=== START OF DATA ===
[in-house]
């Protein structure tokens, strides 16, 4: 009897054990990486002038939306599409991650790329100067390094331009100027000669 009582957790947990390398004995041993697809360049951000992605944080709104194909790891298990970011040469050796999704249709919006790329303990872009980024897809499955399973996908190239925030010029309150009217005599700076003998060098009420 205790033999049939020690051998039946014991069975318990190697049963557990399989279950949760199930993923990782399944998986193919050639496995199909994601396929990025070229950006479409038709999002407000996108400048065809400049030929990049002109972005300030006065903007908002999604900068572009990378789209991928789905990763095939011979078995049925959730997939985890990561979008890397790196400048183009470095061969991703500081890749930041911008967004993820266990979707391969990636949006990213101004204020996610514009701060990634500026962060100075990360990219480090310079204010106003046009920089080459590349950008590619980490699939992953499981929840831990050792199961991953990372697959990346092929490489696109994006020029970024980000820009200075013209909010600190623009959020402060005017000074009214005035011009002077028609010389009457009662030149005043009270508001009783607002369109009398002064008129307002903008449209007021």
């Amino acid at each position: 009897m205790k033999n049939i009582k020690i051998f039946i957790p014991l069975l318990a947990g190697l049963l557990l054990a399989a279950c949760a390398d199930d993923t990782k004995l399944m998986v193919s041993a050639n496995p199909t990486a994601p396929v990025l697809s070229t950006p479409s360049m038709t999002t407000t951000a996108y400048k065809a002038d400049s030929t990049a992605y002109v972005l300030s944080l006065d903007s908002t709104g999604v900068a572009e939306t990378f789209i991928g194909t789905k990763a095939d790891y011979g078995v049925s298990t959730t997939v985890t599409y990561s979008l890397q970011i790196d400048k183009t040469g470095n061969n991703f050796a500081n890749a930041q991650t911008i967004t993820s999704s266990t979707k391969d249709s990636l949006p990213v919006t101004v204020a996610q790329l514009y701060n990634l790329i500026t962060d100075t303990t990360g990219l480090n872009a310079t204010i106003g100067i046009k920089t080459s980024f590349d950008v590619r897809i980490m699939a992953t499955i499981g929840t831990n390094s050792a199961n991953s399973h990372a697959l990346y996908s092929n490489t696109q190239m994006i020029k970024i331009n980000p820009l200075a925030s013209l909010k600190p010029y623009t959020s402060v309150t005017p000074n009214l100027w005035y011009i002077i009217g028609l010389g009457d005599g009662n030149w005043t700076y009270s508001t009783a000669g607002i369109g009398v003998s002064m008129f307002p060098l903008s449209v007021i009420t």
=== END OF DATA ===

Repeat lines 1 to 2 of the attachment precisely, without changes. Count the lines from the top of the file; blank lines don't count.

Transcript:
[in-house]
């Protein structure tokens, strides 16, 4: 009897054990990486002038939306599409991650790329100067390094331009100027000669 009582957790947990390398004995041993697809360049951000992605944080709104194909790891298990970011040469050796999704249709919006790329303990872009980024897809499955399973996908190239925030010029309150009217005599700076003998060098009420 205790033999049939020690051998039946014991069975318990190697049963557990399989279950949760199930993923990782399944998986193919050639496995199909994601396929990025070229950006479409038709999002407000996108400048065809400049030929990049002109972005300030006065903007908002999604900068572009990378789209991928789905990763095939011979078995049925959730997939985890990561979008890397790196400048183009470095061969991703500081890749930041911008967004993820266990979707391969990636949006990213101004204020996610514009701060990634500026962060100075990360990219480090310079204010106003046009920089080459590349950008590619980490699939992953499981929840831990050792199961991953990372697959990346092929490489696109994006020029970024980000820009200075013209909010600190623009959020402060005017000074009214005035011009002077028609010389009457009662030149005043009270508001009783607002369109009398002064008129307002903008449209007021």